Remarkable disarray at the moment among paleontologists, a virtual Guy Fawkes day for creationists.
Findings about homo naledi, continuing excavations at Dmanisi, even a new thesis that dinosaurs started to die before the meteor struck have just been waiting for something for creationists to exploit. Well, they got it.
Last October the respected journal Science published evidence that our closest ancestors didn’t migrate out Africa into Europe, but rather, migrated out of Europe into Africa.
In other words, white men came from white ground.
Here’s the point: it was wrong, a “bioinformatics error” according to the authors.
But now the authors are refusing to retract it, claiming instead that their original thesis was “not affected.”
That would be true if the original thesis had not been quantified. But the headline on the original research, “First ancient African genome reveals vast Eurasian migration,” is totally and completely and absolutely wrong.
“Vast” it can no longer be. There is indeed evidence for this tantalizingly fascinating “reverse migration” of some early men, but it might just be itty bitty.
Since the “respected” journal “Nature” has not decided yet whether to publish a retraction, it’s clear that all science is treading compromised.
I don’t see any disarray in paleontology, quite to the contrary. What I see is growing evidence that our previous models were far too simple.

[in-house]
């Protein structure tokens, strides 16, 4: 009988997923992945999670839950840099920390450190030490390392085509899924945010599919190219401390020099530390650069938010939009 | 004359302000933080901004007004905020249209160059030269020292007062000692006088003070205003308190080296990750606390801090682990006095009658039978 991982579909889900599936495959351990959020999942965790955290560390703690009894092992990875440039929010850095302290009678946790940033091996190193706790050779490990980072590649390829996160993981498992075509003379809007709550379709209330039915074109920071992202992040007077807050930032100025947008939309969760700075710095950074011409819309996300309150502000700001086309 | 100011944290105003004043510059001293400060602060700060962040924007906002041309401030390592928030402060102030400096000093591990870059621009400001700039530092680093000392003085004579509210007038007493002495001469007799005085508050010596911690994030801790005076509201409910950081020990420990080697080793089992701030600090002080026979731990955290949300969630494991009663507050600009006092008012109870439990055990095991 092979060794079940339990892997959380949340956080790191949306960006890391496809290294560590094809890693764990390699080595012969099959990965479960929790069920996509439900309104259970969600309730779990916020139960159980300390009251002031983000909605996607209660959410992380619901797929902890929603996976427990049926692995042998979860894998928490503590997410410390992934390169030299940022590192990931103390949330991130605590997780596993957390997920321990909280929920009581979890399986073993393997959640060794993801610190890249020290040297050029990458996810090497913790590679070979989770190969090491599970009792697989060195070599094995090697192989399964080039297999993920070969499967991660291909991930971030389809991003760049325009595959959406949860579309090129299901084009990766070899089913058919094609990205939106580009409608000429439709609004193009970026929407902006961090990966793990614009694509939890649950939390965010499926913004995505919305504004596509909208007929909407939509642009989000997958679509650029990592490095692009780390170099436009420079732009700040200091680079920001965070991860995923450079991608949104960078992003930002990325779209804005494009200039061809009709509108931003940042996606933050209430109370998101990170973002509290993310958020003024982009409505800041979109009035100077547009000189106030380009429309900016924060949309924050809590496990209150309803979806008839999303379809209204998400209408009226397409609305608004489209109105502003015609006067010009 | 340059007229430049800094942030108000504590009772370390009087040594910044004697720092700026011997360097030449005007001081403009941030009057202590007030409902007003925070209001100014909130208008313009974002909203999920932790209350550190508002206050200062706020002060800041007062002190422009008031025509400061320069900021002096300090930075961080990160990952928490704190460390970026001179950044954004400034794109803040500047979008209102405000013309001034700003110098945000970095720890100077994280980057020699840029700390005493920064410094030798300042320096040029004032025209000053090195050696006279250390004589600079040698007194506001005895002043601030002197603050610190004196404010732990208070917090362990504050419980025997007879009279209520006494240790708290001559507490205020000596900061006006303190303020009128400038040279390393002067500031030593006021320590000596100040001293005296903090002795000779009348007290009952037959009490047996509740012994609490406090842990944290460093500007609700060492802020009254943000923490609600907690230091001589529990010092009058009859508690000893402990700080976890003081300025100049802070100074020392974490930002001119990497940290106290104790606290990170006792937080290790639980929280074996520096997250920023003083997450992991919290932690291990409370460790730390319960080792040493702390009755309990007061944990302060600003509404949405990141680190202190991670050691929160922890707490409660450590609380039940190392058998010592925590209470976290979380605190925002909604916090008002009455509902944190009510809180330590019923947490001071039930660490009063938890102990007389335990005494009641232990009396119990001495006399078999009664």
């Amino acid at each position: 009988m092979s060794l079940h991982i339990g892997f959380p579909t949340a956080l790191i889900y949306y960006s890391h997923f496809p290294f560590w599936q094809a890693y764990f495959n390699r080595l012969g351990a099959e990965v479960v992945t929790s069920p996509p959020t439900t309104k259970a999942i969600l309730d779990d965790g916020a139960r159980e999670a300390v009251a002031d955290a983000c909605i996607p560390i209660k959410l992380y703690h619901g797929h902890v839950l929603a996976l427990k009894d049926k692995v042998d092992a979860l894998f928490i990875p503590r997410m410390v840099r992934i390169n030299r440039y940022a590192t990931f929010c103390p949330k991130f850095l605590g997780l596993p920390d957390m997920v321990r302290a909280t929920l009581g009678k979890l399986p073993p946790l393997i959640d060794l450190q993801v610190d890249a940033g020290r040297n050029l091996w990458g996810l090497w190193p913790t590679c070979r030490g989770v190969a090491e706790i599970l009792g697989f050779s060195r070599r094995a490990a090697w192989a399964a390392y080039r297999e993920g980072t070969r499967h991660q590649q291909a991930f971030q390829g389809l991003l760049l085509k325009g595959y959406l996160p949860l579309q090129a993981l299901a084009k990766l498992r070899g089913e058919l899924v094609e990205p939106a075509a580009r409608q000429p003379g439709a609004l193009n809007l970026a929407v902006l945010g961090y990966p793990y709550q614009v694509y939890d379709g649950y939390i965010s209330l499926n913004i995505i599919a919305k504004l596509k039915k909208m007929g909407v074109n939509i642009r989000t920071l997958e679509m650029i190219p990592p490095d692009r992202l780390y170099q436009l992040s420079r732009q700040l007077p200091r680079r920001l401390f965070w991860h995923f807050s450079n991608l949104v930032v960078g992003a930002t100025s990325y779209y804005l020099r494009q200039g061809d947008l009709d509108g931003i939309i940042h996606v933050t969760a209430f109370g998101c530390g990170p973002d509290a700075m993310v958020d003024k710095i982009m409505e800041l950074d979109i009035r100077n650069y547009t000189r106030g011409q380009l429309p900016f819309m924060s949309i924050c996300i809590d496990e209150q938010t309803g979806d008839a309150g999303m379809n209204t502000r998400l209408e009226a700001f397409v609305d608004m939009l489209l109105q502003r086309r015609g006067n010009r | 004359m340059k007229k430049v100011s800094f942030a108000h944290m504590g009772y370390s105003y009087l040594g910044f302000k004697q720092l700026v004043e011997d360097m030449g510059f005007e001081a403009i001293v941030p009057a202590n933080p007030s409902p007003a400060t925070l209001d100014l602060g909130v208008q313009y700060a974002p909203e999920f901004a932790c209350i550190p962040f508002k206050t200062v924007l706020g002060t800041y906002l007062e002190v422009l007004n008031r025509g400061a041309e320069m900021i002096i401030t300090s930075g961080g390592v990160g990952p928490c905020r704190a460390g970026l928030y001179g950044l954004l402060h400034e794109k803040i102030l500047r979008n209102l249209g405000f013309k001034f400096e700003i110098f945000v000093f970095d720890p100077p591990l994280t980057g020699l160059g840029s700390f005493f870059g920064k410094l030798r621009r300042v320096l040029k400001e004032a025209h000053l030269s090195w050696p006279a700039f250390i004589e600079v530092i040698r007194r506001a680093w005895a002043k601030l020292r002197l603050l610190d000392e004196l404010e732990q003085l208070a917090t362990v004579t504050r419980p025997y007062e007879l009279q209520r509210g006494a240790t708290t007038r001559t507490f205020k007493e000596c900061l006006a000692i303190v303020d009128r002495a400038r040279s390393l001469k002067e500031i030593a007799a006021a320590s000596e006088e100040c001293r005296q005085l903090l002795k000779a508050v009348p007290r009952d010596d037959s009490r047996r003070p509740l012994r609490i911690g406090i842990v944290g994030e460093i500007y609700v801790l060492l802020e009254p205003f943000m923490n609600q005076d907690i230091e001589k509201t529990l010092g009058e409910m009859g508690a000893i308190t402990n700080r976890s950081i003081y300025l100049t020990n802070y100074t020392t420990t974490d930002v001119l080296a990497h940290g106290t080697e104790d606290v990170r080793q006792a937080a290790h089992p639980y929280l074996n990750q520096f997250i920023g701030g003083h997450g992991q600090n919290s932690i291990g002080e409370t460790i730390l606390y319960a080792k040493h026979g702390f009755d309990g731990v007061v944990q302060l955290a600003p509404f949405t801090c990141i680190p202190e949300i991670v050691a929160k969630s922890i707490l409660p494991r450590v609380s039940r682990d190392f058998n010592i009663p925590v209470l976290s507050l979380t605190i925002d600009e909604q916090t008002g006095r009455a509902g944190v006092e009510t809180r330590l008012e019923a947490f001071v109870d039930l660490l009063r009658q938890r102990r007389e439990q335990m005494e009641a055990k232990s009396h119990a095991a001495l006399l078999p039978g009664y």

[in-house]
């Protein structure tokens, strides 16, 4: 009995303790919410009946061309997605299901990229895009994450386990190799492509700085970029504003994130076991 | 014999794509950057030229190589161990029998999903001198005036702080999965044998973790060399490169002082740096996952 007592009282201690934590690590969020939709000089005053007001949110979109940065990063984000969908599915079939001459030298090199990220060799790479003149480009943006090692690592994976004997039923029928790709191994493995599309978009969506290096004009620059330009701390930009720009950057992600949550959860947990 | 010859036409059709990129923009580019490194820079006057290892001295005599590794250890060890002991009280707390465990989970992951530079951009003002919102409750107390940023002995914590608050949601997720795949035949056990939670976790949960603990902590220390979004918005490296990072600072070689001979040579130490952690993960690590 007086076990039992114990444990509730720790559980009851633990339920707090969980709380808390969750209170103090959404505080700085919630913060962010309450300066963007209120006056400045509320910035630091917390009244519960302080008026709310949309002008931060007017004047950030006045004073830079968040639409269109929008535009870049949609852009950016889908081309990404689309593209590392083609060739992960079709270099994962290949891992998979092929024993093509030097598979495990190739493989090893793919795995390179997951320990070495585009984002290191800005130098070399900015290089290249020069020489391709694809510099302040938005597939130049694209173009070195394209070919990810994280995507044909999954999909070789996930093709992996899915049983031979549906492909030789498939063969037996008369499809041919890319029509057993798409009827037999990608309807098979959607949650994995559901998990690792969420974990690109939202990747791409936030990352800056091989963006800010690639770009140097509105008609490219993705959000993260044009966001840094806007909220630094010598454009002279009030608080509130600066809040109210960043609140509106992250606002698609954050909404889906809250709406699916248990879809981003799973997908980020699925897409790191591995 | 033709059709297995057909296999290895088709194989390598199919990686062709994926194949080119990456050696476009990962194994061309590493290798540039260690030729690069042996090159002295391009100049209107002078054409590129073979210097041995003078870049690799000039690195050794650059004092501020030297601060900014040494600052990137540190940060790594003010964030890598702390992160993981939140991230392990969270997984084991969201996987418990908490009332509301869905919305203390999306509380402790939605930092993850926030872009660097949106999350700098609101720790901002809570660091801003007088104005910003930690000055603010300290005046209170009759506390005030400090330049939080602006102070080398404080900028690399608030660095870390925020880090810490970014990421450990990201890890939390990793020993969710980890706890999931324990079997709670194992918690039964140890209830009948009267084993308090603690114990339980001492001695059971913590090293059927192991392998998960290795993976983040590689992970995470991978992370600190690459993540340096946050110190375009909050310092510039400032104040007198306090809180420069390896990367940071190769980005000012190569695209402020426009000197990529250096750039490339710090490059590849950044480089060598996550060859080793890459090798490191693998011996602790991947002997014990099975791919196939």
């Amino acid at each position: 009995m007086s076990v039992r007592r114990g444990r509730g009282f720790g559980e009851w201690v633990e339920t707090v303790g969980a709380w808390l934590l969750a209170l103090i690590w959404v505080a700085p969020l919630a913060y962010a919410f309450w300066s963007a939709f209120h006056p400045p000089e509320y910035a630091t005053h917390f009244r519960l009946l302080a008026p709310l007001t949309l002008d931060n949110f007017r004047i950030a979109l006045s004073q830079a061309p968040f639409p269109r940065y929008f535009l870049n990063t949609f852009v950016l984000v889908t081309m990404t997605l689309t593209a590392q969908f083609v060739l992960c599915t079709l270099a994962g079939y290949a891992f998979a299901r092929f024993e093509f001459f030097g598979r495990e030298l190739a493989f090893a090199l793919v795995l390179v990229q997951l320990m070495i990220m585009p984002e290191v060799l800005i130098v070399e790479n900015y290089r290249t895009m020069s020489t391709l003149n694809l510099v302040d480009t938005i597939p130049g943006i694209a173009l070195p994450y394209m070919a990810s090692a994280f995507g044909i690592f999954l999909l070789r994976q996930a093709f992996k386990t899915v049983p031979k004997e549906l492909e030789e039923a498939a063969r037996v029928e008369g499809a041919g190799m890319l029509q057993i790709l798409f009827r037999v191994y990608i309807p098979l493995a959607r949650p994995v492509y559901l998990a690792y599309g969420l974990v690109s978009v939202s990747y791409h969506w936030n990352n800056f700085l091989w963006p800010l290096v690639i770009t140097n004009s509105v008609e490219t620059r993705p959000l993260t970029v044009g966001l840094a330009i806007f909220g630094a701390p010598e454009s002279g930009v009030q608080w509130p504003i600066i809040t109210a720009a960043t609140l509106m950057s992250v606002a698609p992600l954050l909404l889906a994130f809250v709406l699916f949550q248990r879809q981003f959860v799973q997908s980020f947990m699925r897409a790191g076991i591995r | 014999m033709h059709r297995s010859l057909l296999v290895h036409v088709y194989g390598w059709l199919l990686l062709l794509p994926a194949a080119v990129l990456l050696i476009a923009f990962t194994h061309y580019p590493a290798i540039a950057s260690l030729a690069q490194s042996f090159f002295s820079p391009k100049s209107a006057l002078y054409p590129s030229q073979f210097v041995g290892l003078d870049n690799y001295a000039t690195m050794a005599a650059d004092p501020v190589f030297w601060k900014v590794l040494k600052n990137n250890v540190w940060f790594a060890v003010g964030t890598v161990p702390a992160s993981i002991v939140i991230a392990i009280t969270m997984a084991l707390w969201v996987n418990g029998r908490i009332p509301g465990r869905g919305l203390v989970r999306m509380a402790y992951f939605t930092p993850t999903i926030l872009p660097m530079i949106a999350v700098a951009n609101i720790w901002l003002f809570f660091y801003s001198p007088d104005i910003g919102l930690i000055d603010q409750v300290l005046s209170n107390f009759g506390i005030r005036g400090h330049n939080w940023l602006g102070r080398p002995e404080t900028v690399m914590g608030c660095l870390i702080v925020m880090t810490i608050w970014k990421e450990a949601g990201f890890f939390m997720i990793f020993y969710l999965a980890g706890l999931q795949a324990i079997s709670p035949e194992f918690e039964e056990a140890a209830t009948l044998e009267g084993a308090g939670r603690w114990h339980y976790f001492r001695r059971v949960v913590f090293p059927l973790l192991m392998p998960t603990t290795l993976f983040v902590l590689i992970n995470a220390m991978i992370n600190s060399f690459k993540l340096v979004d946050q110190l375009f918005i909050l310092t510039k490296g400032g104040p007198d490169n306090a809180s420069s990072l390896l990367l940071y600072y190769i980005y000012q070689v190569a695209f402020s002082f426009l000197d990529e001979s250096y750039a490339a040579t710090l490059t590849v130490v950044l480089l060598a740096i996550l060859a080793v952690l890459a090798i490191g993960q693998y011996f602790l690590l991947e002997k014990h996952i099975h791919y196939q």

The greatest taxonomist of all times, Ian Tattersol, recently explained it this way in Discover Magazine:
“In the 1990s, on the family tree of hominins, we had maybe 12 species. Now there are 25…. The family tree is even more bushy than that, but people are still trying to fit things into pre-existing categories.”
Things get bushier and bushier all the time, and that’s exciting and reflects how fast science is advancing. The fact that new research at Dmanisi suggests the first early man migrant was habilis not erectus, or that dinosaurs started to die out before the meteor … that’s all wonderful news for those of us who have always believed that paleontologists were reductionists.
It’s understandable. Galileo thought that the sun was the center of the universe even as he recognized himself as a heretic for his radical discoveries.
The problem occurs when a mistake made is not fully owned up to.
We aren’t splitting hairs, here. Research is not just in the neurons of scientists. It is the culmination of their thinking, of course, their toil and tools and neutral computer analysis, but it’s more than that.
It’s what it says it is.
“First ancient African genome reveals vast Eurasian migration,” is incorrect. It needs to be retracted or restated and republished and not sugar-coated in self-aggrandizing hyperbole about “what we really meant.”